Take me through how setting up a homestay benefits local economy. Why is this especially important in Sapa?
Homestays create an opportunity for visitors to spend the night within an ethnic minority community and home. Quite often tourists just go on day-trips and find themselves visiting a destination or – in the case of Sapa – a village for only a few hours. These quick trips do not offer an opportunity to get to know someone or build a relationship with a family. They do not always give visitors enough time to meaningfully participate in a cultural experience. Plus, these experiences are often turned into a commodity rather than an experience, in order to fit the needs and desires of the tourists who are on a tight schedule.
When someone visits a homestay in Sapa, they are welcomed into someone’s home. They get the opportunity to experience what it is like to live in the village. They meet and learn about the host family and the local culture. They get to eat and drink with the family and try local delicacies. They get to experience the village waking up in the morning, the crowing roosters and the restless pigs. And, they create intimate connections with all of those memories.
The CBT Vietnam team with Hmong locals in rural Vietnam.
Why does CBT Vietnam collaborate with travel companies like Buffalo Tours?
We have collaborated with several different companies in Sapa and Hanoi, since it is important for tourists to travel with companies that support these types of initiatives in community tourism and responsible tourism, because the companies are often critical to making the experience work.
To explain, the tour companies have the capacity to connect to the tourists. For example, they have the resources and skills to create websites and advertising to tell potential tourists about the destinations, or the cars or vans that get you to or from the village. In the village, daily life does not afford villagers the time to learn how to or even just create a website. In Sapa, the villagers have their fields and animals to tend to. They have families that rely on them.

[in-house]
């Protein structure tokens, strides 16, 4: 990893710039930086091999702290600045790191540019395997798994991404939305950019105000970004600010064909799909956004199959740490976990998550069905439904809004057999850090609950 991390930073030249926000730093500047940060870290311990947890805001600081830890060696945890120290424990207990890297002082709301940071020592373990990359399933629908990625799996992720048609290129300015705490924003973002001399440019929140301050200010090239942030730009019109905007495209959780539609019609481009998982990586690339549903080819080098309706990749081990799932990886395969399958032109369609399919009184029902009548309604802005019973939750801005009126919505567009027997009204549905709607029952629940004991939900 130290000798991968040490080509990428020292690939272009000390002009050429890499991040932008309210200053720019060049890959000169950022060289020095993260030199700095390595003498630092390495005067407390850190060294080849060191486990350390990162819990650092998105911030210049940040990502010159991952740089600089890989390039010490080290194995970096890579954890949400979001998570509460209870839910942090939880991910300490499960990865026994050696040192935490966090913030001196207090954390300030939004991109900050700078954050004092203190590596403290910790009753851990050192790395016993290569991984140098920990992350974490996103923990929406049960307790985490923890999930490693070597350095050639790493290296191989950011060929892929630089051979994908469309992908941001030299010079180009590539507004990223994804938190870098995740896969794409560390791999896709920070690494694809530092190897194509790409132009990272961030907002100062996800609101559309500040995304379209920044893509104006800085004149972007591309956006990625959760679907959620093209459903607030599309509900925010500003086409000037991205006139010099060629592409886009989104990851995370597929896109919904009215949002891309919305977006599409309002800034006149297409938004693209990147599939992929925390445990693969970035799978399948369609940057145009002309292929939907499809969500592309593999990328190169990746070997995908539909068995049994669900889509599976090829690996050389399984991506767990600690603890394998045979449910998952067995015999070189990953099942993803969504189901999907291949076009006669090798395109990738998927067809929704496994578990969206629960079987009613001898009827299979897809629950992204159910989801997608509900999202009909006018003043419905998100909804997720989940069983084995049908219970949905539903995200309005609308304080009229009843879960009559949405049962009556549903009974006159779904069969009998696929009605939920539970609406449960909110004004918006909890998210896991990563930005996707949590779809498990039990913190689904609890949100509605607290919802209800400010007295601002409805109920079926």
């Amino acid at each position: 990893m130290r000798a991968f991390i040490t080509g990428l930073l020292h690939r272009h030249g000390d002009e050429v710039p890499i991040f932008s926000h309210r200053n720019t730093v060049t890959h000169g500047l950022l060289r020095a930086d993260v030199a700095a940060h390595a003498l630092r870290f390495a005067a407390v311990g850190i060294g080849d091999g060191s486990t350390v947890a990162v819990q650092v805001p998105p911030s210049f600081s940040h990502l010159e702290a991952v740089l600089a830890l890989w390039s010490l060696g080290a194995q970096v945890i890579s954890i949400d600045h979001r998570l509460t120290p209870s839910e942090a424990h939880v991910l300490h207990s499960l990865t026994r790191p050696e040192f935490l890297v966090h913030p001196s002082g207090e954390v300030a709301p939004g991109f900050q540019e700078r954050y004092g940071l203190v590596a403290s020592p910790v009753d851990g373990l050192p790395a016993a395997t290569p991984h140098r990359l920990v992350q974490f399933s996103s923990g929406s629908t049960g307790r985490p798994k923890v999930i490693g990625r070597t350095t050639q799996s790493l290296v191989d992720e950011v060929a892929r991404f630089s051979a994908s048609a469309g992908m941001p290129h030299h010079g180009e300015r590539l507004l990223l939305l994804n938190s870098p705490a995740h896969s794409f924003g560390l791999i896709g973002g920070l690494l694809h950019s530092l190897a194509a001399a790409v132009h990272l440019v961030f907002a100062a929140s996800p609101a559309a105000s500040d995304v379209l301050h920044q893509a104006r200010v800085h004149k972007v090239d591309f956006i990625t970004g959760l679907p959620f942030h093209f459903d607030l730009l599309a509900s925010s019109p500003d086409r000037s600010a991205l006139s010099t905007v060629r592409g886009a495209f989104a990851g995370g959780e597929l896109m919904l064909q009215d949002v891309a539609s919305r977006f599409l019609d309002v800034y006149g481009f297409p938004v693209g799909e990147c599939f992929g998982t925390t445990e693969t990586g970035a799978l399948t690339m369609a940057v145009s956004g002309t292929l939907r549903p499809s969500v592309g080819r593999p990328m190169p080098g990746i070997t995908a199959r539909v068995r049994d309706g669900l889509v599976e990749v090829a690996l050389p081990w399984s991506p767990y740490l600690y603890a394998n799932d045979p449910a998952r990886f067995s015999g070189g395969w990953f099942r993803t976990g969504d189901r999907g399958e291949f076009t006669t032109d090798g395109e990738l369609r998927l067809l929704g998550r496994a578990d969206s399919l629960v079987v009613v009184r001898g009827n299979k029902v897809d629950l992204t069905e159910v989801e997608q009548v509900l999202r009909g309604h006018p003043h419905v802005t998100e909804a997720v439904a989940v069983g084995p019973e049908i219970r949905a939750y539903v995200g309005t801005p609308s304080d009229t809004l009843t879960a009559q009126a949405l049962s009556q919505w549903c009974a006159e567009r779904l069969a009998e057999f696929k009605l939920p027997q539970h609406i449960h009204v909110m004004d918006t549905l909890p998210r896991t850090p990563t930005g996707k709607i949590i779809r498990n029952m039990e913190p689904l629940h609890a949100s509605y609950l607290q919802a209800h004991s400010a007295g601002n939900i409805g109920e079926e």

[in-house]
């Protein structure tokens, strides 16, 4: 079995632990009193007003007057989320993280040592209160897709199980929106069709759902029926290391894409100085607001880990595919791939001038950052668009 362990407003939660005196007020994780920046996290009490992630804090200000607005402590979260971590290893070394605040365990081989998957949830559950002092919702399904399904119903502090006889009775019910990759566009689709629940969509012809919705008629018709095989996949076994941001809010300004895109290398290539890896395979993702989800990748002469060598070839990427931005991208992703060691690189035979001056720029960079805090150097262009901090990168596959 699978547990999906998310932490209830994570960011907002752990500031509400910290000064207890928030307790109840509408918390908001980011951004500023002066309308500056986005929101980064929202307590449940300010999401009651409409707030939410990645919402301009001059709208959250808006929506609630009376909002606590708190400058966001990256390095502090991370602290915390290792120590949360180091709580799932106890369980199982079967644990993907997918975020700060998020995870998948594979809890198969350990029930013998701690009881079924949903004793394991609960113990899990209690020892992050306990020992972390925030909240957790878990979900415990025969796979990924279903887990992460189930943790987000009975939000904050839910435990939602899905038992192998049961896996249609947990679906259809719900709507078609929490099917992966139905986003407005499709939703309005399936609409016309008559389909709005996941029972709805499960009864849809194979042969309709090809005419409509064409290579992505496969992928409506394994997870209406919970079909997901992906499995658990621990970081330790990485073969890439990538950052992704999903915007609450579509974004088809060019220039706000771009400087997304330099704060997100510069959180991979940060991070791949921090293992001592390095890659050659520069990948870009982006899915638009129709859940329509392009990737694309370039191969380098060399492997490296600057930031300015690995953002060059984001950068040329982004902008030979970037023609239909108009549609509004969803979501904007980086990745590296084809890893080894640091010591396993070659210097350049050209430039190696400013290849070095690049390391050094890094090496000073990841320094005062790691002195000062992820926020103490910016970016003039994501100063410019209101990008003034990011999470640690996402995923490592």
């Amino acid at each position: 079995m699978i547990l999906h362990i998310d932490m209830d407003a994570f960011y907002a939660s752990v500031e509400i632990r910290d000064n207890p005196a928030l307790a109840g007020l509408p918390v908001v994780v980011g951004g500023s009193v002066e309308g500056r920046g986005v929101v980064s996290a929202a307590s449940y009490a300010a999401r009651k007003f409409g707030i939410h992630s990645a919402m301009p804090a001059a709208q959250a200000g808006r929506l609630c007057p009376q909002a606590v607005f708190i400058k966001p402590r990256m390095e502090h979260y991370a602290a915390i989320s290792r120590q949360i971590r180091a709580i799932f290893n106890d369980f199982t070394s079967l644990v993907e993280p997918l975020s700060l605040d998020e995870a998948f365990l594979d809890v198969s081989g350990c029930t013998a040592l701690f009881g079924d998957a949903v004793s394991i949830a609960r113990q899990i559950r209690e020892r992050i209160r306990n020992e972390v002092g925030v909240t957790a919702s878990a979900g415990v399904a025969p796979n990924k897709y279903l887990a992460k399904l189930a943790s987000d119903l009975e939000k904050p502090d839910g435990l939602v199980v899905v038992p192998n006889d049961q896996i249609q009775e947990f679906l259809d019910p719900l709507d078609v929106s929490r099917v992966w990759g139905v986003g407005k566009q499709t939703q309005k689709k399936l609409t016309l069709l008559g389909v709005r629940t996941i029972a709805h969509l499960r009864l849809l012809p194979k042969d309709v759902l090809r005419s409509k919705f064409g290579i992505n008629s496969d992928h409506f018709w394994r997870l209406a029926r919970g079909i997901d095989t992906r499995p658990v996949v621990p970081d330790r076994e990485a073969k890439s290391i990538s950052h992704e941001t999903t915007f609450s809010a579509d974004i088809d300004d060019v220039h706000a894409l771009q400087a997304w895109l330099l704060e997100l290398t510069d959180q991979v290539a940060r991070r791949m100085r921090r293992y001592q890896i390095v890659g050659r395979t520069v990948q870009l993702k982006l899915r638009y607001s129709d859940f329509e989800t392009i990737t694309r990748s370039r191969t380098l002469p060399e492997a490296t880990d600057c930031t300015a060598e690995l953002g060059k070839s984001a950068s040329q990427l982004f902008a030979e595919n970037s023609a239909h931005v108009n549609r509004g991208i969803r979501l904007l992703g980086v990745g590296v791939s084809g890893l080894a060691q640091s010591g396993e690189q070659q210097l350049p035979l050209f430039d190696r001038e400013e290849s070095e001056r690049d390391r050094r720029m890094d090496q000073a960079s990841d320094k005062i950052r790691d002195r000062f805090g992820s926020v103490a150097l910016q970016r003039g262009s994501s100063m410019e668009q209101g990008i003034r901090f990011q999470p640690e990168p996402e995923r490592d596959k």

When we work with travel companies like Buffalo Tours, we are joining two very important elements together – the supply and the demand. Without either of these, these homestays simply couldn’t be as successful as they could be with the support of a travel company (or many)!
What are your top three tips for travelling responsibly while visiting Vietnam?
My top three tips are: research, research, research; use your research; and keep those promises.
Before you go on your trip, do your research. Do research about the destination and culture and maybe even learn a few new words in the local language – if you are going to Lao Chai in Sapa, that means learning some Hmong (not only Vietnamese). Research about the tour companies and service providers so that you know if they are local and if they support local initiatives. Plus, research about what kinds of things you can do to increase the positive impact of your visit. For example, staying at a homestay!
Once you are on your trip, be sure to follow through and use your research! Don’t let wanting to squeeze in another day-trip get in the way of experiencing a longer trek and an over-night stay in a local community.
Finally, be sure to follow up with all of those meaningful relationships you made while you were away. Reconnect with your new friends via Facebook. Make the effort to print off a few and send or to share some of your pictures you took with the people you met on your travels. It’s little things like this that not only make travel more responsible, but also makes the experience that much more life changing for you and for the communities you visited.